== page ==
The first place in modern Germany to see the sunrise was Schirwindt. This was where the opening rays of dawn could be detected by watchful Teutonic eyes looking towards the eastern horizon. It would also become the place where the sun began to set over the German Reich near the end of World War II.  Schirwindt was a thoroughly provincial town, small, remote and on the fringes of a sprawling German Reich. For administrative purposes it was listed as a city, though it was by far the smallest one in all of Germany. The population never grew above 1,500. Prior to the 20th century, those who lived in the town made a healthy living through cross border trade with the Russian Empire. Rather than fear their neighbor, Schirwindt’s residents saw Imperial Russia as a market for their merchants, tradesmen and farmer’s to sell their products.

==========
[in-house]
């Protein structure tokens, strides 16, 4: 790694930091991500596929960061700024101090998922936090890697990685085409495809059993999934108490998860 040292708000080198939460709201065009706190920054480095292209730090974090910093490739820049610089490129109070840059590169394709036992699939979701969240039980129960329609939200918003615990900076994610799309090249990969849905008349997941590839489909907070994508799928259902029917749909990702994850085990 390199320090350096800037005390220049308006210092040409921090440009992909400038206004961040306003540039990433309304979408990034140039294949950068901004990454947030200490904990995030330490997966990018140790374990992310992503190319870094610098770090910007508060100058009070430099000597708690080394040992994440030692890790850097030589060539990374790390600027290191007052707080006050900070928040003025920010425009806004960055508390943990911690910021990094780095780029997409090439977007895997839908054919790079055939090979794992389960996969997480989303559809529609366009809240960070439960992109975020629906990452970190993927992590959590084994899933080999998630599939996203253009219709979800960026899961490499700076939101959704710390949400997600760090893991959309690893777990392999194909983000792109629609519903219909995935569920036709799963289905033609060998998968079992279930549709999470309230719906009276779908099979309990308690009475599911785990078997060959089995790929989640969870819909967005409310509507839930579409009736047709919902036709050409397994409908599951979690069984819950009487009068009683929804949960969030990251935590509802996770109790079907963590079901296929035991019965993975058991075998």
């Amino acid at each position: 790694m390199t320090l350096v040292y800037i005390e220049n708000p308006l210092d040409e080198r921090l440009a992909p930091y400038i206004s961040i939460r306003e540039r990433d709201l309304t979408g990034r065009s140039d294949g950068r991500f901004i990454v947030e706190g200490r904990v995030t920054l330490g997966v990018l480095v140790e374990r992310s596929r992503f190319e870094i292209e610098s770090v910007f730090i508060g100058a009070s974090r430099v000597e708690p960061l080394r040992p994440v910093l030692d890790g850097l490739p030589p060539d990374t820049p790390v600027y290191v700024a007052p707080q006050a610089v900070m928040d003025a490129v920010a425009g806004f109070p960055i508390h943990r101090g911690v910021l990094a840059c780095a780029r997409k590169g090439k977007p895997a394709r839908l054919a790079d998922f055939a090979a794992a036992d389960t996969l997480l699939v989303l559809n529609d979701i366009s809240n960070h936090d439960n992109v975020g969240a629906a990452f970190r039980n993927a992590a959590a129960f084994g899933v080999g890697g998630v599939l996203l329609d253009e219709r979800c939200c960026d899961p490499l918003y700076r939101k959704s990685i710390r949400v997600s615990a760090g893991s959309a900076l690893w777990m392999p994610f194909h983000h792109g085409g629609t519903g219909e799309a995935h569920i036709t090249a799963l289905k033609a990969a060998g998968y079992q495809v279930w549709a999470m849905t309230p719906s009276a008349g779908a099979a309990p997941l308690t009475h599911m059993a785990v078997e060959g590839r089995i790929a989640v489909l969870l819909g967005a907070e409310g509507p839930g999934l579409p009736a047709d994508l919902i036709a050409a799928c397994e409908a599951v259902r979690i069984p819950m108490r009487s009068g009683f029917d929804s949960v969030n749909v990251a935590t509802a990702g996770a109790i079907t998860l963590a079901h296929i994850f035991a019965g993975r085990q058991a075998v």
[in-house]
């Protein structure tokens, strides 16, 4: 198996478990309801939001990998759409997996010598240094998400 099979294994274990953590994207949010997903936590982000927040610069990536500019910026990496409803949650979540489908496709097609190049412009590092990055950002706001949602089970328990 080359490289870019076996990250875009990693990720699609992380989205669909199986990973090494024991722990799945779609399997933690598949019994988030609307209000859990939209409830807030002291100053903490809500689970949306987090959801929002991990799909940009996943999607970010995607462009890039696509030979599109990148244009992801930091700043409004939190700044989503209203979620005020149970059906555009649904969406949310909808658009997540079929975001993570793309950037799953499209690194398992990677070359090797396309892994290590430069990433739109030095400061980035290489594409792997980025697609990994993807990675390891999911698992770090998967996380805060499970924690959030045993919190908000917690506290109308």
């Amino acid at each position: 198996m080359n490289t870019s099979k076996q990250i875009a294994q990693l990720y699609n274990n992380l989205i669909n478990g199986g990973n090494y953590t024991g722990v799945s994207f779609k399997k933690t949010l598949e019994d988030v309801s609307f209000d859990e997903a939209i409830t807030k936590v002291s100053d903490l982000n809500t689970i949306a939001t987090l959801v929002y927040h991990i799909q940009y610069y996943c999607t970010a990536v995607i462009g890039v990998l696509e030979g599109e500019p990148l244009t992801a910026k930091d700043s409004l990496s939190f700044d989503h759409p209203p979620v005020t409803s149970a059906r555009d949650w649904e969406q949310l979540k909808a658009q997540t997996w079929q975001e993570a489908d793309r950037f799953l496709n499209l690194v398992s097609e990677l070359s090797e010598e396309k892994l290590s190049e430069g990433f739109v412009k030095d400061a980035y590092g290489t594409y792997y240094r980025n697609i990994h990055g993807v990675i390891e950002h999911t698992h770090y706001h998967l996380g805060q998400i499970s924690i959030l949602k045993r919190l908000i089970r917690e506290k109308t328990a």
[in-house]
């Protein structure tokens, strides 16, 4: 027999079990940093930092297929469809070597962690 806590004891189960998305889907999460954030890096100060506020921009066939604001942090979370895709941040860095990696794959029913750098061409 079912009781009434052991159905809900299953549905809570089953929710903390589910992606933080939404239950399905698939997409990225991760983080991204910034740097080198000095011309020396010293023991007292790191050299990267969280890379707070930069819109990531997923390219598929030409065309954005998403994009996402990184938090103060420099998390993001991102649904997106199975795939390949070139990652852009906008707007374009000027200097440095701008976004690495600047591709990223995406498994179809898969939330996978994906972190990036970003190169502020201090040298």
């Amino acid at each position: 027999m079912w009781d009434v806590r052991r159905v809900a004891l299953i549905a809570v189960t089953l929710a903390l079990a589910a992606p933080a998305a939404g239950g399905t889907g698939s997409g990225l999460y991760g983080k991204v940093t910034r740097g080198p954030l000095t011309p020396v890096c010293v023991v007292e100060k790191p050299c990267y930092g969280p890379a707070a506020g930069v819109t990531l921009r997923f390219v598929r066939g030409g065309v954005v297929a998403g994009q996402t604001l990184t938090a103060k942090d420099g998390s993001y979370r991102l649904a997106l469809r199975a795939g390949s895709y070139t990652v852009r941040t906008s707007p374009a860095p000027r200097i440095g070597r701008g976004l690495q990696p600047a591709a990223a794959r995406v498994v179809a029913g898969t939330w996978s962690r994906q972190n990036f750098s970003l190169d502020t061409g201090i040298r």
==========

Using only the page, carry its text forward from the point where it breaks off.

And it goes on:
Despite being a border community, the city’s sense of permanence was sealed with the construction of the neo-Gothic Immanuel Church (Immanuelkirchen) in the mid-19th century. For years the town had struggled to raise enough money for a proper church. Schirwindt’s citizens had to make due with a wooden church that needed constant repairs. The situation only changed after a visit by Kaiser Frederick William IV in June 1845. The Kaiser was presented with a petition by the town’s mayor for the construction of a new church. His response was positive. The Kaiser believed that Schirwindt should have just as grand a church as any of the ones he had commissioned in the central and western parts of Germany.

Immanuel Church (Immanuelkirche) in Schirwindt

Immanuel Church (Immanuelkirche) in Schirwindt

Crossing The Border – Too Close For Comfort